Two years ago, when the UK government finally confirmed the scrapping of the Severn Bridge tolls for good, the joy across Wales was mitigated by the simultaneous news that plans for the electrification of the main railway line between Cardiff and Swansea had been cancelled.

There has been much celebration – and traffic congestion – this weekend, when tolls were banished and businesses across Wales are ready to embrace it.

Robert Lloyds Griffiths, Director of IoD Wales, is among the many long-term advocates of the development and said:

“We in the IoD have consistently expressed the view that transport connectivity and East to West links are crucial to economic performance.

“Increasingly in recent years, the Severn Crossings have been paradoxically compared to a barrage – retaining growth on the English side of the estuary. Its lifting now means that more people and businesses will be coming to Cardiff and its surroundings, stimulating the Welsh economy and strengthening relations between the two city regions.

“We look forward to seeing this improved accessibility to Wales and Welsh businesses benefit not only our economy, but also our society. The Brexit vote has undeniably exacerbated the UK’s demographic divide, so it is crucial that we reconnect with each other.”

In January, Secretary of State for Wales Alun Cairns hosted the first cross-border, Severn Growth business summit at the Celtic Manor Resort, where he highlighted how no tolls will equate to a £1,400-£1,500 annual pay rise for everyday commuters.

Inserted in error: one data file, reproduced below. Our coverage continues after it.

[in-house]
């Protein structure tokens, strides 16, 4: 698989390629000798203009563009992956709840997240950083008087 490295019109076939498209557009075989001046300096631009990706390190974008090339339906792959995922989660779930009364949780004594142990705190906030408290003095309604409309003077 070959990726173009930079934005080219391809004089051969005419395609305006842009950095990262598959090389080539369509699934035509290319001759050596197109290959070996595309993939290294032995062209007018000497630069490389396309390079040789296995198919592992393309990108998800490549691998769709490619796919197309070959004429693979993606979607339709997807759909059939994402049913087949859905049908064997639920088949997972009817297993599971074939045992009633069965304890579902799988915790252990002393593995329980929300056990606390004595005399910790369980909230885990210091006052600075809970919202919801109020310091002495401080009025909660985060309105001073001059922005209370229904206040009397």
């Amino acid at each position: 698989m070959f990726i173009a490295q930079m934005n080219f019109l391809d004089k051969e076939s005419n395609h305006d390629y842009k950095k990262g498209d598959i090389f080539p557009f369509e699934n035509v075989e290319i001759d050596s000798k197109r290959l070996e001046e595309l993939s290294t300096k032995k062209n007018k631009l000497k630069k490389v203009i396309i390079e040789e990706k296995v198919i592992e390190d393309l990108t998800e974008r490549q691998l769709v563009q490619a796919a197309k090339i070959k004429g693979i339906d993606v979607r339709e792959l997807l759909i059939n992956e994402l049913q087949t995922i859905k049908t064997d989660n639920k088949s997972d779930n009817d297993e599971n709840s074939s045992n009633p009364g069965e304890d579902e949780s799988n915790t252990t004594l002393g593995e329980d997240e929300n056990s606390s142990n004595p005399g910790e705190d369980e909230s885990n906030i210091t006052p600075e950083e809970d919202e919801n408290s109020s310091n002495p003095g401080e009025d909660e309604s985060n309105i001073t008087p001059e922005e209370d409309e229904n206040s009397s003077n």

Affordable office space also means that businesses are likely not just to visit Wales, but to invest and expand here too. In 2017, grade A office space (sq. ft/year) was estimated to cost £67 in London and £32.50 in Bristol, compared to just £25 in Cardiff.

Harri Lloyd-Davies, President of the South and Mid Wales Chamber of Commerce, said:

“Over the last decade, South Wales has been experiencing impressive population and economic growth, but for too long, the bridges tolls have hindered this development.

“As reflected by our increasing number of members, businesses located in South and Mid Wales are eager to form a strong community. After the resuscitation of Cardiff airport, the abolition of the Severn tolls means that this community no longer has to be secluded.

“Of course, more businesses settling in Wales will bring about new competition – but what better way to boost innovation and encourage collaboration? There are opportunities for everyone here, and as the oldest independent private sector membership organisation in Wales, we will continue to ensure our members always stay a step ahead.”

Tourism, construction and financial, legal and professional services – all of which have been identified by the Welsh Government as “priority sectors”, are anticipating some big changes.

By making Wales more accessible, free Severn Crossings are expected to give an extra boost to the hospitality sector which already benefits from our world-renown beaches and mountains and hosts major prestigious sport fixtures and big-name cultural events.

Steph Hobrow, Sales Leader at St Pierre Marriott Hotel & Country Club, said:

“Welsh Government’s new tourism campaign and recent investments in Cardiff Airport have helped position Wales as a beautiful destination. Wales outperformed the other UK nations in 2016 in terms of the rise of foreign visitors. 

“But when it comes to running a hotel, you cannot rely on oversea tourism alone. as the competition toughens, it is important that we focus on attracting more tourists from other parts of the UK too.